Catching nurse impostors — if you can
If you've ever seen the movie “Catch Me If You Can,” you've probably wondered how in the world the protagonist could get away with his scheme of working jobs he had no qualifications for for so long. You might have also asked yourself that when reading the top story of our Daily Update on Monday morning.
For the uninitiated, the film (and woefully short-lived stage adaptation, in my opinion), tells the true story of Frank Abagnale Jr., who forged millions in checks and successfully posed as a pilot and a doctor — all before his 19th birthday. The story takes place in the 1960s, so it's easy to attribute a lack of sophisticated technology with how Abagnale was able to keep his scheme going and escape Tom Hanks' FBI agent for so long.
He was eventually caught, reformed, became rich as a legitimate consultant to authorities and companies, and then embarked on a public speaking circuit that included several notable long-term care meetings in recent years. But for me, the film always raises the question of whether or not somebody would be able to get away with something like that in this day and age. Probably not, but the subject a recent news story certainly gave it a shot — just on a much smaller scale.
Leticia Gallarzo, 42, pleaded guilty last week to posing as a registered nurse at three nursing homes and five hospitals during a seven-month stretch of 2015. Gallarzo, who was arrested in October 2015 after being reported to authorities, reportedly used the name, date of birth and nursing license number of someone with a similar name who lived in a nearby Texas county.
"She was pretty creative in how she explained that to employers," Bruce Holter, an information specialist with the Texas Board of Nursing, told the Victoria Advocate back when Gallarzo was first arrested. "They took her word for it."
Taking job applicants' word at face value may not seem like the most thorough way to screen employees, especially when weeding out candidates who may go on to abuse drugs or even residents is high on providers and governments' to-do lists. And Gallarzo's case isn't the first of its kind, either.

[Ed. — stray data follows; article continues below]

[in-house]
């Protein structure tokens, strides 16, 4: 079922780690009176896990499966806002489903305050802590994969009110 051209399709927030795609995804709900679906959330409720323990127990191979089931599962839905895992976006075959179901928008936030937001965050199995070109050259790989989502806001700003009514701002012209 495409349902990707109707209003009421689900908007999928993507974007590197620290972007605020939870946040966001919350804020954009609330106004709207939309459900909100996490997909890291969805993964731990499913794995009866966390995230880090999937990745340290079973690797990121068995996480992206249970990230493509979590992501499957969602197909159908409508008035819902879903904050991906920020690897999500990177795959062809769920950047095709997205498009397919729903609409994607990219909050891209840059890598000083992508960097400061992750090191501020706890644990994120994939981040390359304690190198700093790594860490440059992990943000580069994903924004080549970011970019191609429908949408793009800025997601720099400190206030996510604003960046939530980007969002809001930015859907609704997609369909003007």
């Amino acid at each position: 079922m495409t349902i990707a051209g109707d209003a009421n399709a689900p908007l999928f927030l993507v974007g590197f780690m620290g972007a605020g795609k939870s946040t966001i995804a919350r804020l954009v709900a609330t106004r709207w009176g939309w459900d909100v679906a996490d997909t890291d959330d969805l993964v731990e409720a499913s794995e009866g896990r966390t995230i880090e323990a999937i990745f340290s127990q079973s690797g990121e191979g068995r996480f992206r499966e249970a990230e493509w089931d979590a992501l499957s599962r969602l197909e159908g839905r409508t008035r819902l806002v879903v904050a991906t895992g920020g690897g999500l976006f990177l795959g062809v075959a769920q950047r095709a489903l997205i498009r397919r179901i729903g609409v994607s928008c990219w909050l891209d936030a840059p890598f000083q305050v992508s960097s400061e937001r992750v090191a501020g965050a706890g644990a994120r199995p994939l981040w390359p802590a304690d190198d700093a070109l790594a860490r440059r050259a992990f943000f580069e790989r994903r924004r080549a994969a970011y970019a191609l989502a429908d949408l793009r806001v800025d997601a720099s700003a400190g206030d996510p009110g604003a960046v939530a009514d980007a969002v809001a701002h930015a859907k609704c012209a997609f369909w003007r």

But in defense of the facilities where Gallarzo worked, everything seemed to check out. A spokesman for one long-term care provider told the Advocate that Gallarzo passed a licensing check with the state board of nursing, and showed no previous criminal history on a background check.
“I think she was clever and came up with a way to go around these background checks that was successful,” the spokesman said.
In true “Catch Me If You Can” fashion, Gallarzo would jump ship as soon as a provider caught on to her scheme and then begin looking for employment in another city. Eventually, the nursing board alerted one provider that an “impostor” was applying for jobs under a stolen license number, leading them to alert authorities.
Gallarzo's indictment doesn't say whether any residents or patients were harmed as a result of her actions. Her sentencing is currently set for Oct. 3, at which point she could face up to five years in prison and a $250,000 fine.
So while her case may not spawn a movie (and she may never be portrayed by Leonardo DiCaprio), it can serve as an important lesson to providers to double down on their screening efforts. After all, even as states' vetting processes can vary, technology has come a long way from the 1960s.
"It's really easy to verify that someone is currently licensed," Lamkin advised.
Better to catch impostors in your facility before they're hired, instead of them catching you with your guard down.
Follow Emily Mongan @emmongan. Email her at firstname.lastname@example.org.